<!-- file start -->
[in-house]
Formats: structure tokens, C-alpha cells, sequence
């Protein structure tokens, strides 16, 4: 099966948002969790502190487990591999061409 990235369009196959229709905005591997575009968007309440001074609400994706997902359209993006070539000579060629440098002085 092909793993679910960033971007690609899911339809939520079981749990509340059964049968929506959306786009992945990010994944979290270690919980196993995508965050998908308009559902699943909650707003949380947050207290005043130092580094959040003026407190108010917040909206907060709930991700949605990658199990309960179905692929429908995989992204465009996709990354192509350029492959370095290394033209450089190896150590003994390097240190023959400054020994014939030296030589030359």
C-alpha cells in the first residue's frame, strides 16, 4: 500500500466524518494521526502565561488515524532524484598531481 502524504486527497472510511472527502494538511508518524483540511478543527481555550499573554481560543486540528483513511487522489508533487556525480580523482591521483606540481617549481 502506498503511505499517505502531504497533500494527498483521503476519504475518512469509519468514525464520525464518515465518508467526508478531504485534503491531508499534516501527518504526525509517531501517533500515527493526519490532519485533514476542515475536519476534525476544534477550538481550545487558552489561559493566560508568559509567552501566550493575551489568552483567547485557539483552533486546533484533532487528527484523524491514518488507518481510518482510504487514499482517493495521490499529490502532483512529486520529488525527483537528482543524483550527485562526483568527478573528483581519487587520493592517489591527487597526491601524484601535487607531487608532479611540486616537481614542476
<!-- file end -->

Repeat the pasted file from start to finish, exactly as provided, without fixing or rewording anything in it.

[in-house]
Formats: structure tokens, C-alpha cells, sequence
């Protein structure tokens, strides 16, 4: 099966948002969790502190487990591999061409 990235369009196959229709905005591997575009968007309440001074609400994706997902359209993006070539000579060629440098002085 092909793993679910960033971007690609899911339809939520079981749990509340059964049968929506959306786009992945990010994944979290270690919980196993995508965050998908308009559902699943909650707003949380947050207290005043130092580094959040003026407190108010917040909206907060709930991700949605990658199990309960179905692929429908995989992204465009996709990354192509350029492959370095290394033209450089190896150590003994390097240190023959400054020994014939030296030589030359």
C-alpha cells in the first residue's frame, strides 16, 4: 500500500466524518494521526502565561488515524532524484598531481 502524504486527497472510511472527502494538511508518524483540511478543527481555550499573554481560543486540528483513511487522489508533487556525480580523482591521483606540481617549481 502506498503511505499517505502531504497533500494527498483521503476519504475518512469509519468514525464520525464518515465518508467526508478531504485534503491531508499534516501527518504526525509517531501517533500515527493526519490532519485533514476542515475536519476534525476544534477550538481550545487558552489561559493566560508568559509567552501566550493575551489568552483567547485557539483552533486546533484533532487528527484523524491514518488507518481510518482510504487514499482517493495521490499529490502532483512529486520529488525527483537528482543524483550527485562526483568527478573528483581519487587520493592517489591527487597526491601524484601535487607531487608532479611540486616537481614542476